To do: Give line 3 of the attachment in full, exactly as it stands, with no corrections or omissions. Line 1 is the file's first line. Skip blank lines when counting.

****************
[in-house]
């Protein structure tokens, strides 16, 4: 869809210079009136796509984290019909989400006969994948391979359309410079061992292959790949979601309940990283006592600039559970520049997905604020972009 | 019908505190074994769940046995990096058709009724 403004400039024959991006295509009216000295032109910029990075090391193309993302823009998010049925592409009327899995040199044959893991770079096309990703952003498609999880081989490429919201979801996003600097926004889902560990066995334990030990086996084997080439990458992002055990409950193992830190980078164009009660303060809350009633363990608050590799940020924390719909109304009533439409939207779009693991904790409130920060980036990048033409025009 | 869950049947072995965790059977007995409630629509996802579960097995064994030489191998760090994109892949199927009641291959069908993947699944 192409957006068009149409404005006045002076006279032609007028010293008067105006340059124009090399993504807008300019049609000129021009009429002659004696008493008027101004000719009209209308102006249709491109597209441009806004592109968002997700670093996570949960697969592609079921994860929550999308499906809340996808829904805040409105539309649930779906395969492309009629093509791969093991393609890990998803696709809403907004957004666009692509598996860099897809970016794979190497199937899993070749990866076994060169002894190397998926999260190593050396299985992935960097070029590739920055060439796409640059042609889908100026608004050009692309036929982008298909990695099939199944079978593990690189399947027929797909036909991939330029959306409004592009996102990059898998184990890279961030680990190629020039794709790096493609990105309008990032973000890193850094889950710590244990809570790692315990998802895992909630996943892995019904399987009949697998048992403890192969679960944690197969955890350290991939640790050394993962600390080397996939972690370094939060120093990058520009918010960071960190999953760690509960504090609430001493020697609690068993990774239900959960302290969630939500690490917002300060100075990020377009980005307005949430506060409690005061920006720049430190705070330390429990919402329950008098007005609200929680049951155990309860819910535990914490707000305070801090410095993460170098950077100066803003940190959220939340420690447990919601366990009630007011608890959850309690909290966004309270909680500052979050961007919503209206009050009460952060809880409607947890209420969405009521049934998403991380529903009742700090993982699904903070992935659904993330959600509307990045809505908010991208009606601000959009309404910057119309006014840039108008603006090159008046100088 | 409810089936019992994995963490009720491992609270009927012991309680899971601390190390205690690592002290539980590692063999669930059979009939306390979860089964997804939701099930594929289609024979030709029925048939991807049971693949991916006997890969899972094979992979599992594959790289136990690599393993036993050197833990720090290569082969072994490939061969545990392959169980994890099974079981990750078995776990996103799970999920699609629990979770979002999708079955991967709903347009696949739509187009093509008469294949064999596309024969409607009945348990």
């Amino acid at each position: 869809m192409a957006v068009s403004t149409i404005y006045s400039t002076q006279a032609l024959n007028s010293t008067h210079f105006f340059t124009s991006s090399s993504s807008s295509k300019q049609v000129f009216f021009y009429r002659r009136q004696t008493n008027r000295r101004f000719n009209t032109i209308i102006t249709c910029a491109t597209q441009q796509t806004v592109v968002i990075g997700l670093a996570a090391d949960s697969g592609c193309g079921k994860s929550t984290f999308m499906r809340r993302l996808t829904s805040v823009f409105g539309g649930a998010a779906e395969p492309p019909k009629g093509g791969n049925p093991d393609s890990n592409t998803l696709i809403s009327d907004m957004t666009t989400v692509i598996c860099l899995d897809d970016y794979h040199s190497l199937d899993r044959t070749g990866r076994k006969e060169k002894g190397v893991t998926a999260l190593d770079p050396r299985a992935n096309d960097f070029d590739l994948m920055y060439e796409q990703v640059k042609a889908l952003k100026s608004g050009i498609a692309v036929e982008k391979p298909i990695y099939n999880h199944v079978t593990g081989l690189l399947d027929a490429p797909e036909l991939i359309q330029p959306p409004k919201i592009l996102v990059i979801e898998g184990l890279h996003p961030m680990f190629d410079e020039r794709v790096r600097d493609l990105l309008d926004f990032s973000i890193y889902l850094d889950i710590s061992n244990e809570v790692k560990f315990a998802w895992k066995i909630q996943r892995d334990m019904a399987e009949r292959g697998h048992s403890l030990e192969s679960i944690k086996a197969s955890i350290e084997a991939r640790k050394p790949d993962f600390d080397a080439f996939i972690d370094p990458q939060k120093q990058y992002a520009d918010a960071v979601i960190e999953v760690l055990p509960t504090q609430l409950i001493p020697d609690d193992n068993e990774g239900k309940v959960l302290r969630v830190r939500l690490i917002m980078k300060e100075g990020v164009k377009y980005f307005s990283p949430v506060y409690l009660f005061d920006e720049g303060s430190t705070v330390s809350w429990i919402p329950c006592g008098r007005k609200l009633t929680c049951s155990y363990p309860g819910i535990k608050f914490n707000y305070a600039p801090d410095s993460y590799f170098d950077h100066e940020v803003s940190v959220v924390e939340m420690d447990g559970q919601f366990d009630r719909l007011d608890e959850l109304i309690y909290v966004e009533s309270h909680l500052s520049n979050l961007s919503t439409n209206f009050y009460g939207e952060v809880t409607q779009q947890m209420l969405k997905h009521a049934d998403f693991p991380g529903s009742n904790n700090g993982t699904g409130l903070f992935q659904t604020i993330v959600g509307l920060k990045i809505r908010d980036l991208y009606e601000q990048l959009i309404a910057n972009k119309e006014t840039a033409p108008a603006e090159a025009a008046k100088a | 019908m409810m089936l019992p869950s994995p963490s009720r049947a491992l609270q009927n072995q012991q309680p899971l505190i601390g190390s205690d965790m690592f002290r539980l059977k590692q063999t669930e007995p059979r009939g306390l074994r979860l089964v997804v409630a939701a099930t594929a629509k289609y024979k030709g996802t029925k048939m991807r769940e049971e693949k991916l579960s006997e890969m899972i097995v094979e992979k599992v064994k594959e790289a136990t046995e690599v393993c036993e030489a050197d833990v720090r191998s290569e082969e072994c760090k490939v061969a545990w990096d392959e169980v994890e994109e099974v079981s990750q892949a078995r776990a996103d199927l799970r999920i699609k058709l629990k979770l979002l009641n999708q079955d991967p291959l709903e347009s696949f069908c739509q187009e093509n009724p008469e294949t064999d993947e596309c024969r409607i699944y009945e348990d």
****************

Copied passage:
């Amino acid at each position: 869809m192409a957006v068009s403004t149409i404005y006045s400039t002076q006279a032609l024959n007028s010293t008067h210079f105006f340059t124009s991006s090399s993504s807008s295509k300019q049609v000129f009216f021009y009429r002659r009136q004696t008493n008027r000295r101004f000719n009209t032109i209308i102006t249709c910029a491109t597209q441009q796509t806004v592109v968002i990075g997700l670093a996570a090391d949960s697969g592609c193309g079921k994860s929550t984290f999308m499906r809340r993302l996808t829904s805040v823009f409105g539309g649930a998010a779906e395969p492309p019909k009629g093509g791969n049925p093991d393609s890990n592409t998803l696709i809403s009327d907004m957004t666009t989400v692509i598996c860099l899995d897809d970016y794979h040199s190497l199937d899993r044959t070749g990866r076994k006969e060169k002894g190397v893991t998926a999260l190593d770079p050396r299985a992935n096309d960097f070029d590739l994948m920055y060439e796409q990703v640059k042609a889908l952003k100026s608004g050009i498609a692309v036929e982008k391979p298909i990695y099939n999880h199944v079978t593990g081989l690189l399947d027929a490429p797909e036909l991939i359309q330029p959306p409004k919201i592009l996102v990059i979801e898998g184990l890279h996003p961030m680990f190629d410079e020039r794709v790096r600097d493609l990105l309008d926004f990032s973000i890193y889902l850094d889950i710590s061992n244990e809570v790692k560990f315990a998802w895992k066995i909630q996943r892995d334990m019904a399987e009949r292959g697998h048992s403890l030990e192969s679960i944690k086996a197969s955890i350290e084997a991939r640790k050394p790949d993962f600390d080397a080439f996939i972690d370094p990458q939060k120093q990058y992002a520009d918010a960071v979601i960190e999953v760690l055990p509960t504090q609430l409950i001493p020697d609690d193992n068993e990774g239900k309940v959960l302290r969630v830190r939500l690490i917002m980078k300060e100075g990020v164009k377009y980005f307005s990283p949430v506060y409690l009660f005061d920006e720049g303060s430190t705070v330390s809350w429990i919402p329950c006592g008098r007005k609200l009633t929680c049951s155990y363990p309860g819910i535990k608050f914490n707000y305070a600039p801090d410095s993460y590799f170098d950077h100066e940020v803003s940190v959220v924390e939340m420690d447990g559970q919601f366990d009630r719909l007011d608890e959850l109304i309690y909290v966004e009533s309270h909680l500052s520049n979050l961007s919503t439409n209206f009050y009460g939207e952060v809880t409607q779009q947890m209420l969405k997905h009521a049934d998403f693991p991380g529903s009742n904790n700090g993982t699904g409130l903070f992935q659904t604020i993330v959600g509307l920060k990045i809505r908010d980036l991208y009606e601000q990048l959009i309404a910057n972009k119309e006014t840039a033409p108008a603006e090159a025009a008046k100088a | 019908m409810m089936l019992p869950s994995p963490s009720r049947a491992l609270q009927n072995q012991q309680p899971l505190i601390g190390s205690d965790m690592f002290r539980l059977k590692q063999t669930e007995p059979r009939g306390l074994r979860l089964v997804v409630a939701a099930t594929a629509k289609y024979k030709g996802t029925k048939m991807r769940e049971e693949k991916l579960s006997e890969m899972i097995v094979e992979k599992v064994k594959e790289a136990t046995e690599v393993c036993e030489a050197d833990v720090r191998s290569e082969e072994c760090k490939v061969a545990w990096d392959e169980v994890e994109e099974v079981s990750q892949a078995r776990a996103d199927l799970r999920i699609k058709l629990k979770l979002l009641n999708q079955d991967p291959l709903e347009s696949f069908c739509q187009e093509n009724p008469e294949t064999d993947e596309c024969r409607i699944y009945e348990d």